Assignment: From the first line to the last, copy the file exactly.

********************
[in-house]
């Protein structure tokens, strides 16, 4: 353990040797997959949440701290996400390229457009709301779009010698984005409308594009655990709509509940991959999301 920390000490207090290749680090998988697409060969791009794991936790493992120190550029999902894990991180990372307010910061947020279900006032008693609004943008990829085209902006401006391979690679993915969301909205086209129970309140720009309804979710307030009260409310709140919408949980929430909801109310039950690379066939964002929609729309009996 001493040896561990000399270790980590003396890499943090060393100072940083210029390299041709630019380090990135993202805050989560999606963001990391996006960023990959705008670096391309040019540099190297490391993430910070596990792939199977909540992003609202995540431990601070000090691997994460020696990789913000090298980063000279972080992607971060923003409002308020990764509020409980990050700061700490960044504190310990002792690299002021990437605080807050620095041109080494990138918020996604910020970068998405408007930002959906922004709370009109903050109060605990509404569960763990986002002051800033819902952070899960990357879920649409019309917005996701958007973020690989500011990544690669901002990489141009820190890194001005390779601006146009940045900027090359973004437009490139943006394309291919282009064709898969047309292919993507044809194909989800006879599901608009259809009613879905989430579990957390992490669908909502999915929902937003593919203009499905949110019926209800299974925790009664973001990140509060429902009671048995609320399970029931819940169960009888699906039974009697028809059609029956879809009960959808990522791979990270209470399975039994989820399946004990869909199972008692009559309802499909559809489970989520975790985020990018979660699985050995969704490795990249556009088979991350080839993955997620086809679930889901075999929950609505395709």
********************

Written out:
[in-house]
């Protein structure tokens, strides 16, 4: 353990040797997959949440701290996400390229457009709301779009010698984005409308594009655990709509509940991959999301 920390000490207090290749680090998988697409060969791009794991936790493992120190550029999902894990991180990372307010910061947020279900006032008693609004943008990829085209902006401006391979690679993915969301909205086209129970309140720009309804979710307030009260409310709140919408949980929430909801109310039950690379066939964002929609729309009996 001493040896561990000399270790980590003396890499943090060393100072940083210029390299041709630019380090990135993202805050989560999606963001990391996006960023990959705008670096391309040019540099190297490391993430910070596990792939199977909540992003609202995540431990601070000090691997994460020696990789913000090298980063000279972080992607971060923003409002308020990764509020409980990050700061700490960044504190310990002792690299002021990437605080807050620095041109080494990138918020996604910020970068998405408007930002959906922004709370009109903050109060605990509404569960763990986002002051800033819902952070899960990357879920649409019309917005996701958007973020690989500011990544690669901002990489141009820190890194001005390779601006146009940045900027090359973004437009490139943006394309291919282009064709898969047309292919993507044809194909989800006879599901608009259809009613879905989430579990957390992490669908909502999915929902937003593919203009499905949110019926209800299974925790009664973001990140509060429902009671048995609320399970029931819940169960009888699906039974009697028809059609029956879809009960959808990522791979990270209470399975039994989820399946004990869909199972008692009559309802499909559809489970989520975790985020990018979660699985050995969704490795990249556009088979991350080839993955997620086809679930889901075999929950609505395709």